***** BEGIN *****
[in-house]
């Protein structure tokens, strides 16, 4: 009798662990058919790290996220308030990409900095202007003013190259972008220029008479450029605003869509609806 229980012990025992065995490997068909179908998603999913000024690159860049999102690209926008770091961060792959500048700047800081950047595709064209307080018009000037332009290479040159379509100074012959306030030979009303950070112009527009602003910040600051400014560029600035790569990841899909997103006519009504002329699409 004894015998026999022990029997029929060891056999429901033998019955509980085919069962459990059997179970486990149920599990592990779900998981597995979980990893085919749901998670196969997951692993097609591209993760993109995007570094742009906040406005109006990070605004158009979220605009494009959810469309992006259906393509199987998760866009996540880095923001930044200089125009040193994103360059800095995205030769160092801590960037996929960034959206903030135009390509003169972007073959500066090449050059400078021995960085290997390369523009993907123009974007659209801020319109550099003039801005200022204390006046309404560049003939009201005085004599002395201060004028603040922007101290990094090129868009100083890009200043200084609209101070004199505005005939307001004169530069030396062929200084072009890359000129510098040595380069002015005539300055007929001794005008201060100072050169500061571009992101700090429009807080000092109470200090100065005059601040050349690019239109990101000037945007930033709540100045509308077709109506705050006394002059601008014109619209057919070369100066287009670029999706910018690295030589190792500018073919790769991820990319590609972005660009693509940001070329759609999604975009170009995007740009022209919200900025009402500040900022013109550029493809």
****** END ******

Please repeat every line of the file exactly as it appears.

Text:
[in-house]
């Protein structure tokens, strides 16, 4: 009798662990058919790290996220308030990409900095202007003013190259972008220029008479450029605003869509609806 229980012990025992065995490997068909179908998603999913000024690159860049999102690209926008770091961060792959500048700047800081950047595709064209307080018009000037332009290479040159379509100074012959306030030979009303950070112009527009602003910040600051400014560029600035790569990841899909997103006519009504002329699409 004894015998026999022990029997029929060891056999429901033998019955509980085919069962459990059997179970486990149920599990592990779900998981597995979980990893085919749901998670196969997951692993097609591209993760993109995007570094742009906040406005109006990070605004158009979220605009494009959810469309992006259906393509199987998760866009996540880095923001930044200089125009040193994103360059800095995205030769160092801590960037996929960034959206903030135009390509003169972007073959500066090449050059400078021995960085290997390369523009993907123009974007659209801020319109550099003039801005200022204390006046309404560049003939009201005085004599002395201060004028603040922007101290990094090129868009100083890009200043200084609209101070004199505005005939307001004169530069030396062929200084072009890359000129510098040595380069002015005539300055007929001794005008201060100072050169500061571009992101700090429009807080000092109470200090100065005059601040050349690019239109990101000037945007930033709540100045509308077709109506705050006394002059601008014109619209057919070369100066287009670029999706910018690295030589190792500018073919790769991820990319590609972005660009693509940001070329759609999604975009170009995007740009022209919200900025009402500040900022013109550029493809």